Through this, a campaign for major wage increases could be leveraged into the unions, starting with the UFCW, to build opposition caucuses within those unions.
Sawant and Socialist Alternative should also go to the fast food chains as well as Walmart and urge similar steps.
The most oppressed layers of the working class do not only face low wages, however. One sector that lives in constant insecurity is the undocumented workers, many of whom are Latin American. In Seattle, undocumented youth have taken such militant steps as physically blocking the deportation busses. In any struggle for higher wages, though, these undocumented workers will be used to break strikes unless they are won over in advance. Therefore, the Fifteen or Five Now struggle should make that direct link. Where these undocumented and immigrant youth are blocking the busses, Sawant should join them. If she gets arrested, so much the better for the movement.
In addition, there is the issue of unemployment. The official unemployment rate in the area was 5.5% in January. This does not include the many workers who are involuntarily working short hours or have given up even looking for work. These unemployed and short hour workers would also potentially be used against the higher paid workers if their needs are not taken up. This means linking up the demand for higher pay with a demand for full time jobs for all at union wages or the $15 per hour minimum, whichever is greater. (It is a disgrace, by the way, that union pay scale is often lower than what is being demanded for the minimum wage!)
Taking these steps would mean increased repression and police harassment. Black and Latino people of every city in the United States face this harassment as well as outright murder every day of the year. They also face mass incarceration. As the struggle heats up in Seattle, and as it faces this increased harassment, it should make the direct link with this issue that is rampant in the black and Latino communities.
“Free” Market vs. Socialism
Full employment at decent wages can not be achieved through the “free” market and private investment for profit – not by boosting small businesses or large businesses or non-profits either for that matter. A real start in that direction can only be achieved by public investment. In other words, a crash program to rebuild the infrastructure, rebuild the inner cities, build schools and parks, retrofit all buildings to make them energy efficient, etc. If there is one thing that has been proven it is that private investment will not take such steps, no matter how necessary they may be.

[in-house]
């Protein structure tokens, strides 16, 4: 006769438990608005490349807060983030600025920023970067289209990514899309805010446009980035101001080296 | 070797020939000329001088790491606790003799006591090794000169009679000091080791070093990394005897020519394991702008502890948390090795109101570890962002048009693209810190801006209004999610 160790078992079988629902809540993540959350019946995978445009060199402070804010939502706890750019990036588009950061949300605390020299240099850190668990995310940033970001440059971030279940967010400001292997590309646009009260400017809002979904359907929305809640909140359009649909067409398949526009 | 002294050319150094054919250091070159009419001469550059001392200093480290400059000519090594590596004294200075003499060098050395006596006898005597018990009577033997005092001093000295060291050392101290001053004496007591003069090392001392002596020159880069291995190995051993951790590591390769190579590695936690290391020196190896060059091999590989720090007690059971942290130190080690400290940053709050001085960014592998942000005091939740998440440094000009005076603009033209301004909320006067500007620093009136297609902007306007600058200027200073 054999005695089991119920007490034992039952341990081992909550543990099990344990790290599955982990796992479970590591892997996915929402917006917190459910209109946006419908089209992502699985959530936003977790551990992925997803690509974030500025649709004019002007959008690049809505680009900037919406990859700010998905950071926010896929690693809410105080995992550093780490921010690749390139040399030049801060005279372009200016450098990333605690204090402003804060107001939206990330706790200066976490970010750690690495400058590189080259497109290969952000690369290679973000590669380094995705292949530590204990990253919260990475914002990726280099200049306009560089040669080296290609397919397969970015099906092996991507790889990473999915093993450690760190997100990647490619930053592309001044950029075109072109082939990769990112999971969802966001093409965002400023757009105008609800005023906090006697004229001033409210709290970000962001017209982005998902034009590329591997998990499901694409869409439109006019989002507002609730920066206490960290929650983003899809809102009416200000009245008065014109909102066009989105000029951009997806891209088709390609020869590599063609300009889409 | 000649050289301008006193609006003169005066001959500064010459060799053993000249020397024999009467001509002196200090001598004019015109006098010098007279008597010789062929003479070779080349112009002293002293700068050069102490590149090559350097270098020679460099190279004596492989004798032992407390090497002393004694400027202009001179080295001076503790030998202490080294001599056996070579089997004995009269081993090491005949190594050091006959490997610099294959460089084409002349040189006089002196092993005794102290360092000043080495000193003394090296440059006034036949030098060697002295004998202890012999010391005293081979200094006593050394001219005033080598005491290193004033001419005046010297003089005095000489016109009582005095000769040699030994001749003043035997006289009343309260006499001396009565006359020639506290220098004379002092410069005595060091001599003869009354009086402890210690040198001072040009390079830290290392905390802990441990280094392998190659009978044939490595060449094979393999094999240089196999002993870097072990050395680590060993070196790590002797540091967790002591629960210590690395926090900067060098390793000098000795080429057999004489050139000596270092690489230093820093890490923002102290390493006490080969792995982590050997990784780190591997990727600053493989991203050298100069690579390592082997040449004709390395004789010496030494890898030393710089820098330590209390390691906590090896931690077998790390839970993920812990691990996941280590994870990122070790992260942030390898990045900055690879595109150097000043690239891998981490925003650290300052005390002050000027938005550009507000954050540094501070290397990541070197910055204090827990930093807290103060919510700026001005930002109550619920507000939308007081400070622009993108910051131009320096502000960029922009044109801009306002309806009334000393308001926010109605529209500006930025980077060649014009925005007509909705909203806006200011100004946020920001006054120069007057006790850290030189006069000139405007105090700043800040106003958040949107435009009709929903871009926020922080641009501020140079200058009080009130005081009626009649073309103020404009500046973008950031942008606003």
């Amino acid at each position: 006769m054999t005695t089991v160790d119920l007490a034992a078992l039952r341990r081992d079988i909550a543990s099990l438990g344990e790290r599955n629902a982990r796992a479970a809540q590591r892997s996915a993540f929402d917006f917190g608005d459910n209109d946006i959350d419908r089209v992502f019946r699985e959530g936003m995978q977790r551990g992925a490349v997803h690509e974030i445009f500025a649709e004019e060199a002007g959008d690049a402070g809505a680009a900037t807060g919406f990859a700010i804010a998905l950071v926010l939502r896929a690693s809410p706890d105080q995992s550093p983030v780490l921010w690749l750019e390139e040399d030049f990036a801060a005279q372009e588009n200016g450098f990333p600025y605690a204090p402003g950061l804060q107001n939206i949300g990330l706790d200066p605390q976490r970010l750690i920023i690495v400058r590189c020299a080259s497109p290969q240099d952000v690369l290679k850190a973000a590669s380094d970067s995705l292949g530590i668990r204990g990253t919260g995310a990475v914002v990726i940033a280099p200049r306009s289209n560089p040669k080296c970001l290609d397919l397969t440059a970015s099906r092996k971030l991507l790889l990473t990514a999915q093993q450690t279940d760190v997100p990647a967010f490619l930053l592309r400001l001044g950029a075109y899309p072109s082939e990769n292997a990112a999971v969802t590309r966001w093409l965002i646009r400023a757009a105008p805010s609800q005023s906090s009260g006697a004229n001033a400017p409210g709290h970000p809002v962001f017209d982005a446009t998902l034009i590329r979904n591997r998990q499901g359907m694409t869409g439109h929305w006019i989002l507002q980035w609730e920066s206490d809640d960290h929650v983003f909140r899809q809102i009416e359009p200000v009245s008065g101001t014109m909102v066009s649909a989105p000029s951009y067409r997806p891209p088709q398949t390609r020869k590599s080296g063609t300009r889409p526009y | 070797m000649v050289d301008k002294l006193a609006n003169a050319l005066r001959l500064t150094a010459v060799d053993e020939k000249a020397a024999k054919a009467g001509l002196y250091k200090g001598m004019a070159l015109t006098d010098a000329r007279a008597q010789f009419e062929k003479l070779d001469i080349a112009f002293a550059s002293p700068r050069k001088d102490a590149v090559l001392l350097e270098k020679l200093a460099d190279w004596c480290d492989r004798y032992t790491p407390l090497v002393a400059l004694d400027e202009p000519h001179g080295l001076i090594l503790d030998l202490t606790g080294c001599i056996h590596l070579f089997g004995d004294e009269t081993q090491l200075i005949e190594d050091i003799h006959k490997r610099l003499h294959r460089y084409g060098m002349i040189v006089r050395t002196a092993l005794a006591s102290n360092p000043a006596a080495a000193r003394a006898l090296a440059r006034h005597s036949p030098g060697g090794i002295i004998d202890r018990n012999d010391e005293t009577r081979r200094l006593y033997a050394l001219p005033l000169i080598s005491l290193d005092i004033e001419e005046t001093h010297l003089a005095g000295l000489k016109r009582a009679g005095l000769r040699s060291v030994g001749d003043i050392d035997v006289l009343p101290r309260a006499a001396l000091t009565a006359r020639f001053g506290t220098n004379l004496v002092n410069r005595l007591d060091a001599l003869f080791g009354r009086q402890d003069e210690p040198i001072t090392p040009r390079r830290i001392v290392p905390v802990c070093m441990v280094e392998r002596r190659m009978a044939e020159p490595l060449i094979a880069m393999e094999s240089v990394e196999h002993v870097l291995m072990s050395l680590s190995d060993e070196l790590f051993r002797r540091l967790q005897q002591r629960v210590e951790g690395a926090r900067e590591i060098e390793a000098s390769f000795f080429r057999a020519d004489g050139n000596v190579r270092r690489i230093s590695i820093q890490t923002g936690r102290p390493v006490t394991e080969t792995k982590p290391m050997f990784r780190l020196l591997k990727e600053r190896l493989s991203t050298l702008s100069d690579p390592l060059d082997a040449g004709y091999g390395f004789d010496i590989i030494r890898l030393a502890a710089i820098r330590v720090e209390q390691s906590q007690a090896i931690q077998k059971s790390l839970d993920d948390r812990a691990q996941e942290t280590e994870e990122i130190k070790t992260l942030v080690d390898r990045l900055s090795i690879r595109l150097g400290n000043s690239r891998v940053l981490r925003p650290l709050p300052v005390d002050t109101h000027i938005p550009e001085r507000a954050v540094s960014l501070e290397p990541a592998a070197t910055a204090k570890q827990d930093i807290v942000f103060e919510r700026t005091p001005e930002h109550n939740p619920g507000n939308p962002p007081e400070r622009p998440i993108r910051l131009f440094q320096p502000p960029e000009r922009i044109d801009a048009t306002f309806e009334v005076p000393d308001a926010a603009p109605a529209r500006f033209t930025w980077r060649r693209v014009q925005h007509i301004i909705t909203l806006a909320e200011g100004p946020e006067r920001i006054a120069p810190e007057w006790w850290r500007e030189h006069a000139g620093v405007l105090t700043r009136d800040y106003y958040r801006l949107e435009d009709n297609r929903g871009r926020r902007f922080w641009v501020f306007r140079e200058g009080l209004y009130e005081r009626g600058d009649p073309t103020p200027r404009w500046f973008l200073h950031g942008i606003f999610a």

Where will the money come from? Seattle workers don’t need to look very far; they have the example of Bill Gates, one of the world’s richest people, and there are plenty of others like him in Seattle. To the threat that they would take their capital and run, the socialist response must be to put it under public ownership.
This is the real answer to all the complaints of Corporate Seattle, rather than the claim that increased wages will boost the economy by giving workers more spending power. That argument, which amounts to Keynesianism, might be true for a short time, but it also will cut into the bosses’ profits, thereby encouraging them to leave town. Socialists must not get into the trap of arguing how to make capitalism run better; we simply put forward the needs of workers and our position must be that if the system cannot afford those needs, then workers cannot afford the system. (Incidentally, that used to be the position of the Committee for a Workers International, the international grouping with which Socialist Alternative works.)